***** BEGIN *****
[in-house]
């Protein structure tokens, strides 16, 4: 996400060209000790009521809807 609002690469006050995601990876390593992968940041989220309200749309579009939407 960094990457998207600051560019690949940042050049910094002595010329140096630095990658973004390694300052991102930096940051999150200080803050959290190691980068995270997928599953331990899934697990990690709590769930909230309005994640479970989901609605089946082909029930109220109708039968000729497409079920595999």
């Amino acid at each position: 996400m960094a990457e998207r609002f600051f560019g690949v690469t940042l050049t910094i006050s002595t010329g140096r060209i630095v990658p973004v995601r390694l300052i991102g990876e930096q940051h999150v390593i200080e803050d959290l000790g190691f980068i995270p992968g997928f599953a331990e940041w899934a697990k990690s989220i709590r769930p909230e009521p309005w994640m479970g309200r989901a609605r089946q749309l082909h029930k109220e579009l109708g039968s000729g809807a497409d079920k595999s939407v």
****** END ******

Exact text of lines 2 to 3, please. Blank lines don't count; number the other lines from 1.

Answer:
């Protein structure tokens, strides 16, 4: 996400060209000790009521809807 609002690469006050995601990876390593992968940041989220309200749309579009939407 960094990457998207600051560019690949940042050049910094002595010329140096630095990658973004390694300052991102930096940051999150200080803050959290190691980068995270997928599953331990899934697990990690709590769930909230309005994640479970989901609605089946082909029930109220109708039968000729497409079920595999």
């Amino acid at each position: 996400m960094a990457e998207r609002f600051f560019g690949v690469t940042l050049t910094i006050s002595t010329g140096r060209i630095v990658p973004v995601r390694l300052i991102g990876e930096q940051h999150v390593i200080e803050d959290l000790g190691f980068i995270p992968g997928f599953a331990e940041w899934a697990k990690s989220i709590r769930p909230e009521p309005w994640m479970g309200r989901a609605r089946q749309l082909h029930k109220e579009l109708g039968s000729g809807a497409d079920k595999s939407v």